Books are cheaper than heroin, but they DO add up....

Amy, Carrie, Chanin and Sarah buy (and read and review) their own stuff. They've been known to shop around from dealer to dealer looking for the best price. If you're interested in slipping them something to try out, just contact us.

Wednesday, June 27, 2012

A Dog's Purpose - A Novel for Humans by W. Bruce Cameron

Not Sadie. 
"So you got a dog, huh?  You know she's gonna break your heart when she dies."  Those were the words spoken to me by my father when he met our dog Sadie, for the first time. Way to spoil my moment, dad.  How could he say that about such an adorable puppy?  I was so enamored with Sadie that I dedicated an entire scrapbook album to her.  I thought I had never seen anything as funny as when she would bark at leaves that blew past her.  I remember watching Joshua trying to get her leashed trained and laughing hysterically.  Today, Sadie is approaching 14 years-old, hard of hearing and becoming more and more like an house guest that has overstayed her welcome.  We love her, but her health is steadily declining and there have been times recently when I have questioned her purpose after having been with us for so long.  And then I read this book.

A Dog's Purpose spent 49 weeks on the New York Times Bestseller List.  That is pretty impressive seeing that it is written from the perspective of the dog and like the title says, is a novel "for humans."  This is just not the sort of book I think of when I think of bestseller material. But I think what made it bestseller material was the fact that it WAS written from a dog's perspective. Cameron tells the story as Baily, a homeless mutt of a dog that dies tragically only to be reborn as a energetic golden-retriever.  As a retriever, Bailey is adopted by Ethan, an 8-year-old boy.  The two are inseparable and we get a front seat to all of their many adventures.  It is with Ethan that Bailey finds how to be a good dog and becomes a well-loved family pet.  Unfortunately, Bailey doesn't live forever (they never do, darn it) and is reborn yet again.  (Stay with me sounds tiring, but it's really not).  Bailey approaches life the same way this time, but with caution.  His mood is increasingly pessimistic and frankly he's a bit tired of being reborn.  Can you blame him?  Each rebirth has him questioning his purpose even though down deep all he really wants is to be with Ethan again.  Bailey is resigned to be a good pet though and carries on with yet another new owner and new life, but he never stops yearning for Ethan and the life he had with him.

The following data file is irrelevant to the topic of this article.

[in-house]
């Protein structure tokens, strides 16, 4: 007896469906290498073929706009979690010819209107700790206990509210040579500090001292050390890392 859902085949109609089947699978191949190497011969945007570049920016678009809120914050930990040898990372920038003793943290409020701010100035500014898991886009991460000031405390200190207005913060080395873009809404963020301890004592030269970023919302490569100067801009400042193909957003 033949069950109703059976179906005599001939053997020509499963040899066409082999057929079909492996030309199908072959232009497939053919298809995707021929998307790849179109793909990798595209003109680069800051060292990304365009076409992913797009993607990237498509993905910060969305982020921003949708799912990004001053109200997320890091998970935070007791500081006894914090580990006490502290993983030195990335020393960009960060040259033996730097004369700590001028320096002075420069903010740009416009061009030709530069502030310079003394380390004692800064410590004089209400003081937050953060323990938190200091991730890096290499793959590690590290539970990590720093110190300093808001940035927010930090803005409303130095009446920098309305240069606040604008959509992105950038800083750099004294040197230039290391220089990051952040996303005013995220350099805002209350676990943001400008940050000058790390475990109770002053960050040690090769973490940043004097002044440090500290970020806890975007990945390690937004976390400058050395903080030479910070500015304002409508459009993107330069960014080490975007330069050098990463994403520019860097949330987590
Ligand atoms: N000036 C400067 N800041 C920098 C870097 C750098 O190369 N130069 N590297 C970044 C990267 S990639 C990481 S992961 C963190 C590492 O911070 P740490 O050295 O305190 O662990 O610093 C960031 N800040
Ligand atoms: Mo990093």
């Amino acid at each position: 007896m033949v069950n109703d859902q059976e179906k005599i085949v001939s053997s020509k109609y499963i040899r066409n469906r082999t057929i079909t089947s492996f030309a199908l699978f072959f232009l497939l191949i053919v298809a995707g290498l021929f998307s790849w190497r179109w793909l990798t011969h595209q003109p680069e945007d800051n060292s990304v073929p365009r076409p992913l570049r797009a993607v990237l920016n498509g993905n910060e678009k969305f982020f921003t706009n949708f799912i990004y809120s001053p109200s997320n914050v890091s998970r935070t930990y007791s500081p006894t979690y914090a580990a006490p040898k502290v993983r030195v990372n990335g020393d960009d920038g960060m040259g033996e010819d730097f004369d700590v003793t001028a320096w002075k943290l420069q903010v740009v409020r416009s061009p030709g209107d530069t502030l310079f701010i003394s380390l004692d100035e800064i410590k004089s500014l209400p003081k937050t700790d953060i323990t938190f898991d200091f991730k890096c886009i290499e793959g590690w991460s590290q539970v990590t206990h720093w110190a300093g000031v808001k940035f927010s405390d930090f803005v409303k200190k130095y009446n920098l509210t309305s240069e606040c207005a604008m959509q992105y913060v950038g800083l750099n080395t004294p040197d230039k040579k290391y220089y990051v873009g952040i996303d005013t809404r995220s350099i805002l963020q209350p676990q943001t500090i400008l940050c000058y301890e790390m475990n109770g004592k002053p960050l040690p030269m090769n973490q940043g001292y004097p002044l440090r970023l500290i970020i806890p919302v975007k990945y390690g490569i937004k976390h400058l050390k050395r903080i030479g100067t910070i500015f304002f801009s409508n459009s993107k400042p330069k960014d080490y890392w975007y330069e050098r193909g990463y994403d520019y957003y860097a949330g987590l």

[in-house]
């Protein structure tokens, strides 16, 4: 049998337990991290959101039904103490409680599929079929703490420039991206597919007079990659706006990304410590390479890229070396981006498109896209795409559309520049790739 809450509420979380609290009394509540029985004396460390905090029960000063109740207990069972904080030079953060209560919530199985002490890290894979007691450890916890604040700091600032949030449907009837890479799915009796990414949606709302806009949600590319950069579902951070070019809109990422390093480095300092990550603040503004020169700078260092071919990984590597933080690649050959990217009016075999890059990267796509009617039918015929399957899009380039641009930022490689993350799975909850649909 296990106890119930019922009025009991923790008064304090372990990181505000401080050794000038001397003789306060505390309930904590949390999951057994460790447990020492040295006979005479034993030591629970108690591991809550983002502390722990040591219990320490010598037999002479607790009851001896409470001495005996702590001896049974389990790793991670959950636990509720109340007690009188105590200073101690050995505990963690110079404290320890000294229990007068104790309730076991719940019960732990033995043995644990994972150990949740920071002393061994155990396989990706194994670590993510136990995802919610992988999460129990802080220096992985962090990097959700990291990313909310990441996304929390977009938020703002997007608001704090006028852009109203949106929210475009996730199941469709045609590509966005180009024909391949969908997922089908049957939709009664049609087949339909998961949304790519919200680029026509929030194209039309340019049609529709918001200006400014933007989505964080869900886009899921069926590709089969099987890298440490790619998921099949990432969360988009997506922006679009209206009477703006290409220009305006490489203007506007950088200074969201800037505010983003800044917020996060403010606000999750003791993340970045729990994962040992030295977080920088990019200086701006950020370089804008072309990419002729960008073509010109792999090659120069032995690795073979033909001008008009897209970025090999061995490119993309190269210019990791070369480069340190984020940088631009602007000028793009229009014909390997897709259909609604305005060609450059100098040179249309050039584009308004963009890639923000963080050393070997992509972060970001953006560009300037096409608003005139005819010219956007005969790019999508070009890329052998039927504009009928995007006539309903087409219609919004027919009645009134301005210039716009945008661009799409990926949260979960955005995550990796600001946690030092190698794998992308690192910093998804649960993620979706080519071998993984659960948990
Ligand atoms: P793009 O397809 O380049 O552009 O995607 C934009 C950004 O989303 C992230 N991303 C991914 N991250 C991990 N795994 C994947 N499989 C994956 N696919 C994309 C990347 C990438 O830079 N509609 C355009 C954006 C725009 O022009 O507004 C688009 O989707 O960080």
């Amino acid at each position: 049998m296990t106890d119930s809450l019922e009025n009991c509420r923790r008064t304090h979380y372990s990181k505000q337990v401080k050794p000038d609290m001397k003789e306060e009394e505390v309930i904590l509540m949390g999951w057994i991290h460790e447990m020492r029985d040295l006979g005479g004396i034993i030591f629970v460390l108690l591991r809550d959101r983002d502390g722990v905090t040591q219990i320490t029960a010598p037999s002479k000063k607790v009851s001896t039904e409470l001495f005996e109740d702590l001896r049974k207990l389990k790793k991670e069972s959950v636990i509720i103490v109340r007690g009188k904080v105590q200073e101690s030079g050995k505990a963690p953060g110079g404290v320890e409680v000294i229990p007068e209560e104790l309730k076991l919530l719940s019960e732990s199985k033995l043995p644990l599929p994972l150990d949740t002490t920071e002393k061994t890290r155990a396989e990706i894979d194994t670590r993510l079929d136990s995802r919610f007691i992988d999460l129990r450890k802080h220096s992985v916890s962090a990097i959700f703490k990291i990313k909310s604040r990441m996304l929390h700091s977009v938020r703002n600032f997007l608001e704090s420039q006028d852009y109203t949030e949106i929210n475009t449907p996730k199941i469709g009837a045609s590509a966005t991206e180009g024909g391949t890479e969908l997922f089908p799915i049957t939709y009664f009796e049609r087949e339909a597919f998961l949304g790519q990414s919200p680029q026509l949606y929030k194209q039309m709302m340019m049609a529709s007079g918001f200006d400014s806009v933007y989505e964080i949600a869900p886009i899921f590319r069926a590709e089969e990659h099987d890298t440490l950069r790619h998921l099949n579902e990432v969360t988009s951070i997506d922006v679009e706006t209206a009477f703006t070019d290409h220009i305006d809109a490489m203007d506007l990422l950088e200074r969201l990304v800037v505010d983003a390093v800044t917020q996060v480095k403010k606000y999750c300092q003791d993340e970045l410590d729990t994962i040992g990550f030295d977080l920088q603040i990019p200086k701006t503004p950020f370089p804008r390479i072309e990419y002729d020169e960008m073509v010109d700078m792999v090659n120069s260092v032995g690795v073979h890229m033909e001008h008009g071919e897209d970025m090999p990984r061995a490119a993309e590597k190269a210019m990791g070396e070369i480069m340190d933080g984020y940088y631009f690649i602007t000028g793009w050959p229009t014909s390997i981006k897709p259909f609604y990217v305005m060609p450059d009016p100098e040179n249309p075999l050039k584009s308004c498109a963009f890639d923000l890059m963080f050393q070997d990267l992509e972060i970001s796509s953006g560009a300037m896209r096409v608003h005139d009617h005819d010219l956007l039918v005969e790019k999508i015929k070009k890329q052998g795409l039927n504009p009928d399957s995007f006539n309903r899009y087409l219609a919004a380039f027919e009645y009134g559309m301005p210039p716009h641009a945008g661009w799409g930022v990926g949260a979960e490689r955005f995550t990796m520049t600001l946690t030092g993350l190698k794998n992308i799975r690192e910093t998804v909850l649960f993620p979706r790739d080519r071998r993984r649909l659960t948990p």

It is obvious that animal lover's would really, really like this book, right?  So, what if you are not one of those?  You should read it anyway.  Once you can get over the fact that you are inside a dog's head and the book is being narrated by someone with four legs, you cannot help but be impressed with dog's take on human relationships.  You see (through a dog's eyes) the ugliness of hatred, marital stress, sickness, sorrow and aging from an entirely new perspective.  Not only do you see all of that, you see how even as a dog, Bailey uses his experiences (good and bad) to adapt to each new life.  That is something that we can all learn from and for me was really quite enlightening.

And if you ARE an animal lover (especially one partial to dogs) and decide to read this book, get your tissues ready.  Bailey is the perfect dog in each of the lives he lives. He is loyal.  He is funny.  He is protective.  He is loving.  I wanted nothing more than for him to find his purpose in life and be happy.  He was everything I wanted a dog to be, if that dog could process human thoughts and emotions, that is.  That made it all the more heart-breaking to read and watch as Bailey had to learn some hard life lessons at his own expense.  It did come with it's fair share of humor though, which did well to lighten up some of the more somber moments.  And the ending?  Well, let's just say it was a three-tissue ending.  In a good way.

Unfortunately, reading the end of this book won't be the only three-tissue ending in my near future.  Sadie and her aches and pains (and the other many things the vet says is wrong with her) are a constant reminder of that.  I just hope Sadie can take comfort in knowing that she has fulfilled her purpose in this life.  And for that, I am forever thankful.  Can somebody pass me a tissue?

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1 comment:

  1. I also loved this book. It was one of the best things I have read in a while. I agree, it sounds kind of silly. But it is really lovely. I guess that profound might be an overstatement, but it is much more thought-provoking than you would think. I would be interested to know if it would resonate with someone who did not love dogs.